Friday, September 26, 2008

God’s Project

Rom. 8:26-39[1]

I think that one of the great tragedies of the Christian faith is the fact that, despite the overwhelming testimony of the Scriptures to the contrary, Christians throughout the centuries have believed that God’s whole project of salvation is a “transaction”—God offers us forgiveness, new life, and hope in return for our faith and obedience. In my opinion, what the Bible teaches is that God’s whole project of salvation is about a relationship—God loves us unconditionally and irrevocably, and is working to restore us all to the kind of relationship with God that we were all meant to have. It is God’s project from beginning to end—God’s desire, God’s design, God’s work, God’s grace.

I had an interesting experience this week. I decided to Google the words “transaction” and “salvation” to see what I could come up with. I found a Wikipedia entry entitled, “The Economy of Salvation,” which simply and clearly articulated the idea that God’s “project” is to offer us the chance to take part in the transaction of salvation. The idea is basically that through Jesus’ sacrifice, which is a price paid to make it possible for us to be forgiven for our sins, God offers us salvation. The transaction is complete when accept it through faith and allegiance to him. From this perspective, salvation could be expressed by saying, “Jesus paid the price for your sins on the cross, and if you will turn to him in faith and repentance, God will forgive your sins.” Those who view salvation in this way will say, “I was saved on such-and-such a date.”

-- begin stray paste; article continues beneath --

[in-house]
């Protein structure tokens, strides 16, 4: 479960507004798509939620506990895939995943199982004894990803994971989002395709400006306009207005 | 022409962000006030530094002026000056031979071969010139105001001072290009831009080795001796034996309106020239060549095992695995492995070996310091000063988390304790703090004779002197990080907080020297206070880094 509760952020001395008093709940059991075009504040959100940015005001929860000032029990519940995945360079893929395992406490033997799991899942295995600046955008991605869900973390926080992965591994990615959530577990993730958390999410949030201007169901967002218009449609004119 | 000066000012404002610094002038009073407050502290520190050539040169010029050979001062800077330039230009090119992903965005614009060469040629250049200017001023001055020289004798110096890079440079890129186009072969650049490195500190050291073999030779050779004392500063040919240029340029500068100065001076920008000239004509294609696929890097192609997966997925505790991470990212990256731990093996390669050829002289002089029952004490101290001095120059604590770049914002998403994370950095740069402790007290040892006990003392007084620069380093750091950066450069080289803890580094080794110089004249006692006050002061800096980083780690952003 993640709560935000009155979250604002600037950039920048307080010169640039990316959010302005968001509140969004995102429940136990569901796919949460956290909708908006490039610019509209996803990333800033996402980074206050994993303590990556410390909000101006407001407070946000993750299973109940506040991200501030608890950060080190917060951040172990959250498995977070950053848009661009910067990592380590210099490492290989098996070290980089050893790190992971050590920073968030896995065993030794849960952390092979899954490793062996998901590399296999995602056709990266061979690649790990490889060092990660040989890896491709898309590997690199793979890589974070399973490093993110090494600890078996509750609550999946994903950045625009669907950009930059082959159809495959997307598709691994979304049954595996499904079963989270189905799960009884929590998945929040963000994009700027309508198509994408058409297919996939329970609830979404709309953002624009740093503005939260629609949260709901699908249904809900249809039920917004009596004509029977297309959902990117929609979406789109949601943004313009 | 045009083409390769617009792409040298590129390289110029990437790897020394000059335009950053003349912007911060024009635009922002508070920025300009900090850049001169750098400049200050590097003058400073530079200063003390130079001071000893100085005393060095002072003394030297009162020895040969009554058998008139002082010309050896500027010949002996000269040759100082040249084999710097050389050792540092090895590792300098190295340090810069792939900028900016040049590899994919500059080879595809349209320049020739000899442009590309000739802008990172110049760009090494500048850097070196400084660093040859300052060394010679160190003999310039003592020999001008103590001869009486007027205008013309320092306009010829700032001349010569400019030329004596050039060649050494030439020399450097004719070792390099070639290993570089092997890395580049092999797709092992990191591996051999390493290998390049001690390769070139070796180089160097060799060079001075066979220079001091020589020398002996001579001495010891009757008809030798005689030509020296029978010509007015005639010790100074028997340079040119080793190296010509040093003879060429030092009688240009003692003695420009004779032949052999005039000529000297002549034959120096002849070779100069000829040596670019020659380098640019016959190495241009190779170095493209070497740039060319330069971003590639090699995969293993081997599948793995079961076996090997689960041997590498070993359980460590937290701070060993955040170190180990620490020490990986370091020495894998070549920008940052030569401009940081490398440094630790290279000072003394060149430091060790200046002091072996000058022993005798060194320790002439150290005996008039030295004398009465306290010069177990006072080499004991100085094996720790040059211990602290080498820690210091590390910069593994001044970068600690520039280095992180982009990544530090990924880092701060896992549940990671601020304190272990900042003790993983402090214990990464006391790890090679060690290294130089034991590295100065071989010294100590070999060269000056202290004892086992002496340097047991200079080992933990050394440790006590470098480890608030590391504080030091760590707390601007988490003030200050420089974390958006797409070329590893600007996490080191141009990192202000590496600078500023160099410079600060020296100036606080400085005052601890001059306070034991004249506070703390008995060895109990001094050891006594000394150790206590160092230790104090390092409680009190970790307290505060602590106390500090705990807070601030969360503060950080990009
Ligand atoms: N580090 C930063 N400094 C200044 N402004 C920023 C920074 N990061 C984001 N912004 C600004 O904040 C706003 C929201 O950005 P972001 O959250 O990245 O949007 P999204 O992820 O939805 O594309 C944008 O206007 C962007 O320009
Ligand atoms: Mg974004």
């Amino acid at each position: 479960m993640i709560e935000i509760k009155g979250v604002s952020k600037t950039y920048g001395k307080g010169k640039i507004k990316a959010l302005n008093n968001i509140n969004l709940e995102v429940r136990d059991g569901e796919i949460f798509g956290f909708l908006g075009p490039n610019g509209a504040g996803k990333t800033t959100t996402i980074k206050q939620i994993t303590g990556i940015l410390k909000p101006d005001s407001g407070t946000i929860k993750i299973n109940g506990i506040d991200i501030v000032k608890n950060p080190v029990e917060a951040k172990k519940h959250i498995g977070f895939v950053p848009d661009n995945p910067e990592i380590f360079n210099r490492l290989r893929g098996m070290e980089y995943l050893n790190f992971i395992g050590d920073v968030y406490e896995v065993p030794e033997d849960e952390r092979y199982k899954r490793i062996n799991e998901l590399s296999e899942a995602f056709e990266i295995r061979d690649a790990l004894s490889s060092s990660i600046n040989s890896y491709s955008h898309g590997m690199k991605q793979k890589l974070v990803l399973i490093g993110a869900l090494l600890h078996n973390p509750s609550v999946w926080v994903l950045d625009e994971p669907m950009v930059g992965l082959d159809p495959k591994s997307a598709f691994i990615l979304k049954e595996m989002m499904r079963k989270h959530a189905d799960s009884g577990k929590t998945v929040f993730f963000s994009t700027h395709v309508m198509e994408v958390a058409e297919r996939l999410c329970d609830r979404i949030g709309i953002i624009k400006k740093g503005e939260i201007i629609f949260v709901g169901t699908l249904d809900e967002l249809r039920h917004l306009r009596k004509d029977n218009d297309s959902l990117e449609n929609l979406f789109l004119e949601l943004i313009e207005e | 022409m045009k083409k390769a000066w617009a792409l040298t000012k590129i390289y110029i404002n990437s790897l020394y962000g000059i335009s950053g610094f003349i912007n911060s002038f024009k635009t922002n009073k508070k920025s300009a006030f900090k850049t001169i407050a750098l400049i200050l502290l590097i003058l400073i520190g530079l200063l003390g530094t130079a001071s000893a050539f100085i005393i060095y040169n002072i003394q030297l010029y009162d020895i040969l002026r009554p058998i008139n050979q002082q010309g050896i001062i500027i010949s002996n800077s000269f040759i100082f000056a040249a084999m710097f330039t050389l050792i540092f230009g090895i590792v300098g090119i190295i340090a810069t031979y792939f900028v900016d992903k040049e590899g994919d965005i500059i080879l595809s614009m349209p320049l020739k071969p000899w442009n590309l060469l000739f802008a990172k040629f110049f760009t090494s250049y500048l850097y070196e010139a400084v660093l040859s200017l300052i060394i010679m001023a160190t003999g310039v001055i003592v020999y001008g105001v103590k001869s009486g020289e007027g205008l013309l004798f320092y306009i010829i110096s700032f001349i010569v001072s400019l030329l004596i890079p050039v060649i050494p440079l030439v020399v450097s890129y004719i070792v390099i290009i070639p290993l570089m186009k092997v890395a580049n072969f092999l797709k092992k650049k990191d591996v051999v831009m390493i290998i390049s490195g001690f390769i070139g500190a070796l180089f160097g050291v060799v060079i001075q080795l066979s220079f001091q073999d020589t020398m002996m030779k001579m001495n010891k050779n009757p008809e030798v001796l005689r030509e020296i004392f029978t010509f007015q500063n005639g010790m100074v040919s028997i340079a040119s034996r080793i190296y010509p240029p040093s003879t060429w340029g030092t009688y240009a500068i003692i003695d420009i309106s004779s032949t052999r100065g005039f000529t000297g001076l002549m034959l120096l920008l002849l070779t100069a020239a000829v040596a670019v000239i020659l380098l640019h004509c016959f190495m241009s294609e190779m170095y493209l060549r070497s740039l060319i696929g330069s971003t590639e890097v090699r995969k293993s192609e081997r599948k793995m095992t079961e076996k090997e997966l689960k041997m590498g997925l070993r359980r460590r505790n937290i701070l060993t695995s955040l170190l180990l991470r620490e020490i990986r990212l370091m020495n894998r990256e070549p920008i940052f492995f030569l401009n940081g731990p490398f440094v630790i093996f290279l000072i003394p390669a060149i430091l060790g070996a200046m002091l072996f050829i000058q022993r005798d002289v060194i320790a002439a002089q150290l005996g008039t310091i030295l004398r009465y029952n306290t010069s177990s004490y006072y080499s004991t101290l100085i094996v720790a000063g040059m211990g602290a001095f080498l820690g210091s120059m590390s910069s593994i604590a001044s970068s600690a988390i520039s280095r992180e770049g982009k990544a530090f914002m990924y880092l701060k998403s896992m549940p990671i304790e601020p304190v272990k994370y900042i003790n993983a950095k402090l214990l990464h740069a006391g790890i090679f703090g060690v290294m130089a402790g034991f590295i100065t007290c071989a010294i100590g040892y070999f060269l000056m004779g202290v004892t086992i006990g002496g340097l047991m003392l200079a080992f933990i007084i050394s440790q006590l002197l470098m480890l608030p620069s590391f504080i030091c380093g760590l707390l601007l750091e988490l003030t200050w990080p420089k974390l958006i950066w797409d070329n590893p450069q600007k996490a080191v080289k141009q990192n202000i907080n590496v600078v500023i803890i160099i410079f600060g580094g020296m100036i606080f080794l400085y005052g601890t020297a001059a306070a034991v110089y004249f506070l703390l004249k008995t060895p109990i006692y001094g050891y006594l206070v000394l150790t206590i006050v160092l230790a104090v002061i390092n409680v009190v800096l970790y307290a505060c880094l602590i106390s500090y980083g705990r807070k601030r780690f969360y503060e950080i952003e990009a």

Well, it’s a good thing I’m a member of Wikipedia. All I had to do was log in and edit the entry. I changed it to express the fact that there is another way to look at it. What I added is that other Christians, especially in the Reformed Tradition, view salvation from a more relational perspective. From this point of view, God takes the initiative in restoring and reconciling our relationship long before any of us can take the step of faith or obedience. The work of salvation was completed in Jesus’ death and resurrection. From this standpoint, salvation could be expressed by saying, “Jesus died and rose again to accomplish your salvation; God has already forgiven your sins. All that is left for you to do is accept that you are loved by God.” Those who view salvation from this perspective will say, “I was saved on a hill outside Jerusalem about 2000 years ago.”

I think that’s what Paul is saying in our lesson from Romans today. The essential, overarching concept in this passage is God’s “purpose,” or “project.” Paul says that God’s project is to conform us all to the image of Jesus the Christ. Of course, he says that God carries out that project by choosing, calling, justifying and glorifying fallen humankind. When we think of “choosing,” we might be tempted as John Calvin was to think that God chooses some and rejects others. But I think it is important to ask, “Whom does God choose?” Well, according to Paul, God chooses Jesus, and in him chooses us all (Eph. 1:4).[2] I think it’s even more important to ask, “Whom does God justify?” This is one of Paul’s favorite concepts for salvation. In his letter to the Romans, Paul says a lot about whom God justifies. At one point he says is that God is the one who justifies the “ungodly” (Rom. 4:5). In fact, it might be more precise to say that God justifies the “godless”![3] That should shock and surprise us a bit. Even with all of our theology of grace, we still have a bit of “segregation” in us when it comes to salvation. I guess the way to put it is this: if God justifies the godless, whom does God not justify?